March 18, 2012 - Word of the Day: dress
To put on clothes is to "dress." This is a simple yet important verb to learn. The meaning of "dress" can change a little, depending on the situation in which it's used.
- Mary dressed and left the house for work. (She put on clothes.)
- Mary got dressed and left the house for work at 7:30 a.m. (Notice that the verb "get" is often used with "dressed" for putting on clothes.)
- Mary gets dressed up for work every day.
The verb "dress" is also similar to the verb "wear."
- How was she dressed? (What was she wearing?)
- Is that how you dress for work? (Is that what you wear for work?)
- Nathan is dressed in jeans and a t-shirt today. (He's wearing jeans and a t-shirt today.)
- He dresses very casually. (He wears casual clothes.)
By adding the preposition "up" after "dress," you describe the occasion or the reason for dressing:
- We got dressed up for the wedding. The men wore suits and the women wore dresses.
- Alan rarely dresses up for work. He usually just wears casual clothes.
- What are you all dressed up for?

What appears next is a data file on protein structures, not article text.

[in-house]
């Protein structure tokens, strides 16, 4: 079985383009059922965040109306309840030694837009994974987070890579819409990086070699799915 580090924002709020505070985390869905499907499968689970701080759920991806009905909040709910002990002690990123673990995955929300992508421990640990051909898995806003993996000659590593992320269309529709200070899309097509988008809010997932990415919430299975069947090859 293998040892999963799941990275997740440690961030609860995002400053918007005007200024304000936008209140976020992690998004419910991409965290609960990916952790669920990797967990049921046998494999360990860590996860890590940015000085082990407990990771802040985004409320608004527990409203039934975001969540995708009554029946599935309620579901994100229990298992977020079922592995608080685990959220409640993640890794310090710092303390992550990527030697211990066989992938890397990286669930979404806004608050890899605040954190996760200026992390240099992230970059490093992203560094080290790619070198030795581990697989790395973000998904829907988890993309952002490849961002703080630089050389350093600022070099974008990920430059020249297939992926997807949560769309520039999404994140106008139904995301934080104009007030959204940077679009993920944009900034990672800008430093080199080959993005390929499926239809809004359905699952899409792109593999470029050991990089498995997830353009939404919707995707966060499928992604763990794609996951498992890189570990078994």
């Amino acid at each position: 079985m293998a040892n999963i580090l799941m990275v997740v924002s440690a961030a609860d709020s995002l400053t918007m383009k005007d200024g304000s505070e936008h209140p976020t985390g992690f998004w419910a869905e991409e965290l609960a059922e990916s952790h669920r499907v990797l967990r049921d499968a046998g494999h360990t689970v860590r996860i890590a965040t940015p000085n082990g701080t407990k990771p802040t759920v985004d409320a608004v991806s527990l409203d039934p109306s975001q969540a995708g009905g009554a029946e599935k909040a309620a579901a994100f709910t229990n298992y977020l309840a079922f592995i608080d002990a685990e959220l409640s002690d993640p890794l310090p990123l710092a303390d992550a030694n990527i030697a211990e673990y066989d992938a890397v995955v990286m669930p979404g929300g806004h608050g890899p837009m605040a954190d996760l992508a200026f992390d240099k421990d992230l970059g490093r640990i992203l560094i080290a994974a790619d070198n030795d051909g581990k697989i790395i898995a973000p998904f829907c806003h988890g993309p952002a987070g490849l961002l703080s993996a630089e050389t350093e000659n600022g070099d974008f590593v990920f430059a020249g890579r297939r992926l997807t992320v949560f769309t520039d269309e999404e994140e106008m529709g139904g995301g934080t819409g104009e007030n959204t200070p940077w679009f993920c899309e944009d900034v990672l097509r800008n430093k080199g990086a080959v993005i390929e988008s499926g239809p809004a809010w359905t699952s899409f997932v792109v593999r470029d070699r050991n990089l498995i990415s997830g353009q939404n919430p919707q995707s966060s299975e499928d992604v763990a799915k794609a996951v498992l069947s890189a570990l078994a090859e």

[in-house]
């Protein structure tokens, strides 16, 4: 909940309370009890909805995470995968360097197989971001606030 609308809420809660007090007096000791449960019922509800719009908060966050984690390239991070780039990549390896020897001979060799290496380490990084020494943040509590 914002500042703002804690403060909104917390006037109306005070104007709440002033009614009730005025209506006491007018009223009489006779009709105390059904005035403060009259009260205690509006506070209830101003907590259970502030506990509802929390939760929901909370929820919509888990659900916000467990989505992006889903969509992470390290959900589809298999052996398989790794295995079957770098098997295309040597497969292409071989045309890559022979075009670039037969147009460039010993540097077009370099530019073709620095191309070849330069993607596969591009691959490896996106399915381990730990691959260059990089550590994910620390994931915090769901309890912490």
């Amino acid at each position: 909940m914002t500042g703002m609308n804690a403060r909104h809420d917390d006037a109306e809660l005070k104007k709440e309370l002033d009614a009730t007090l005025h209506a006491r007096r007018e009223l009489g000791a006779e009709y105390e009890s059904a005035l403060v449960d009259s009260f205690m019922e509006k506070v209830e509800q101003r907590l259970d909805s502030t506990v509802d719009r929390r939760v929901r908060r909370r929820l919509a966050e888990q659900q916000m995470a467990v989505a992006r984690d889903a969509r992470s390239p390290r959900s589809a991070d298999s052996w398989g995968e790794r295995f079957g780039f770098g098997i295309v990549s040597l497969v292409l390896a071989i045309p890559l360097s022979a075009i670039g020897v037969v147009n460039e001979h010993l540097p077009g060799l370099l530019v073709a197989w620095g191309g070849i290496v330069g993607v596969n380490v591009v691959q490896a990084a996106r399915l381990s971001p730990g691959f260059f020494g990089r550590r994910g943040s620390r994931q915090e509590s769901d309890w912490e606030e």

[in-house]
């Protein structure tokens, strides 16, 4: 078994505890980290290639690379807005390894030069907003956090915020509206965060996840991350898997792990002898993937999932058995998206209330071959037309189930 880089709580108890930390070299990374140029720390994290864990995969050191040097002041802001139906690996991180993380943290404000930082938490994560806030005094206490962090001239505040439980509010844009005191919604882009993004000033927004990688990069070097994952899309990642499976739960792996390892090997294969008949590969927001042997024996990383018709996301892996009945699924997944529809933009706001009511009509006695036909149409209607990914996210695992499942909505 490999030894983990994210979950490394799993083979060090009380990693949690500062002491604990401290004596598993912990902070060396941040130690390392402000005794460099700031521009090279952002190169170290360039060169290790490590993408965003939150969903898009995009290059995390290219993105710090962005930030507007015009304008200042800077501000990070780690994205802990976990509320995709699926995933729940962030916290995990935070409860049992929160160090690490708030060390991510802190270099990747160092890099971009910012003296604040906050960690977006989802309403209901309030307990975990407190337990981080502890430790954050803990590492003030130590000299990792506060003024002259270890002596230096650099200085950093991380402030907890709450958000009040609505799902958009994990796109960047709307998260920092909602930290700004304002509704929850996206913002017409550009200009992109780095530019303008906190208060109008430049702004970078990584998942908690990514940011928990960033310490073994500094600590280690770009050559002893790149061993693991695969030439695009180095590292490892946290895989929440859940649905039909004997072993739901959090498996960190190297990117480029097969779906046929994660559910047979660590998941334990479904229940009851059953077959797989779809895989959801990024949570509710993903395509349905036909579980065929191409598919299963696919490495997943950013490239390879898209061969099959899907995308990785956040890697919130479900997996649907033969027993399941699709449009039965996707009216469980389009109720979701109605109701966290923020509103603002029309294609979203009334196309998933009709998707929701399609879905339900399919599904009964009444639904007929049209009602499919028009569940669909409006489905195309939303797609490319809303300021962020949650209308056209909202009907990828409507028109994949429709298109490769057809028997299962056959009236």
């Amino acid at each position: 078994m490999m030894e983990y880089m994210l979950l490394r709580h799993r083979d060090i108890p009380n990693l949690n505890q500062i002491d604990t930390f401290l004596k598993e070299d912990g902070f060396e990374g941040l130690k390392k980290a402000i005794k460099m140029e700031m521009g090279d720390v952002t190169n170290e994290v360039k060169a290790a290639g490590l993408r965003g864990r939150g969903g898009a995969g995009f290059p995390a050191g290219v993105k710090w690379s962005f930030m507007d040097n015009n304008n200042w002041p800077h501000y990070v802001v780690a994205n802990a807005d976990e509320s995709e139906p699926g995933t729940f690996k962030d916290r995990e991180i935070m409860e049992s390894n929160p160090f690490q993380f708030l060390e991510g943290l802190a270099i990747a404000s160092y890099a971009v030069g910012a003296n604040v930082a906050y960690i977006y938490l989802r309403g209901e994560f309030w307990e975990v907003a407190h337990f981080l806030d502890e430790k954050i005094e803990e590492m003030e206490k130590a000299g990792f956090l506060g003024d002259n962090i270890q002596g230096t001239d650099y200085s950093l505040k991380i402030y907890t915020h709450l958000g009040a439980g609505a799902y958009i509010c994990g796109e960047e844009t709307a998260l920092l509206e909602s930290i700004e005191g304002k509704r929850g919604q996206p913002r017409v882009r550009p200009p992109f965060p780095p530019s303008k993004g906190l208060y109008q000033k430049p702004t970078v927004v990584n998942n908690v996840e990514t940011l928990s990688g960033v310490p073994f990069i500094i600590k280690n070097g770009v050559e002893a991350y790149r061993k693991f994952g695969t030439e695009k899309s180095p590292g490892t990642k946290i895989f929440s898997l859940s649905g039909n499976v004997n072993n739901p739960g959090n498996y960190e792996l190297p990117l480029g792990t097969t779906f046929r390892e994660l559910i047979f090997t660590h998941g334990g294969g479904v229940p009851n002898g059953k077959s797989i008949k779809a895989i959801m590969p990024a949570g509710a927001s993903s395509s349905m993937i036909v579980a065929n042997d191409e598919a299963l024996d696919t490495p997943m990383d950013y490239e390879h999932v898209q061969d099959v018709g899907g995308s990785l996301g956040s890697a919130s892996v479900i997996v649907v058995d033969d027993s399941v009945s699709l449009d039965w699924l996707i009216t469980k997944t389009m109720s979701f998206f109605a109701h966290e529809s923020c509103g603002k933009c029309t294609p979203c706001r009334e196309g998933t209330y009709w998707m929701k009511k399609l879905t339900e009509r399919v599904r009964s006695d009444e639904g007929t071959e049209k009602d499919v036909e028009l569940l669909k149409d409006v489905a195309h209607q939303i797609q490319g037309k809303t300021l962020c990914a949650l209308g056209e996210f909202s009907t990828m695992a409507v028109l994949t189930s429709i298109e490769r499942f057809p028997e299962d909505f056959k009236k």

- Tina dressed up as a witch for Halloween. (dress up as = put on a costume.)
You can use "dress" or "well-dressed" as an adjective to describe formal clothing:
- I need to buy a pair of dress shoes that will match this suit.
- That store sells men's and women's dress suits. (It's not necessary to use "dress" in front of suit, but sometimes the word appears there as an adjective.)
- A well-dressed man came into the store to buy a gift for his niece. (well-dressed = nicely dressed.)
- She's always very well dressed.
The word "dressy" can also be used an adjective:
- Lucinda wears clothes that are a little too dressy for the office. (The clothes don't fit the situation--they're too nice.)
- Everyone looks so dressy today! What's the occasion?
Click here to go to the Word of the Day page.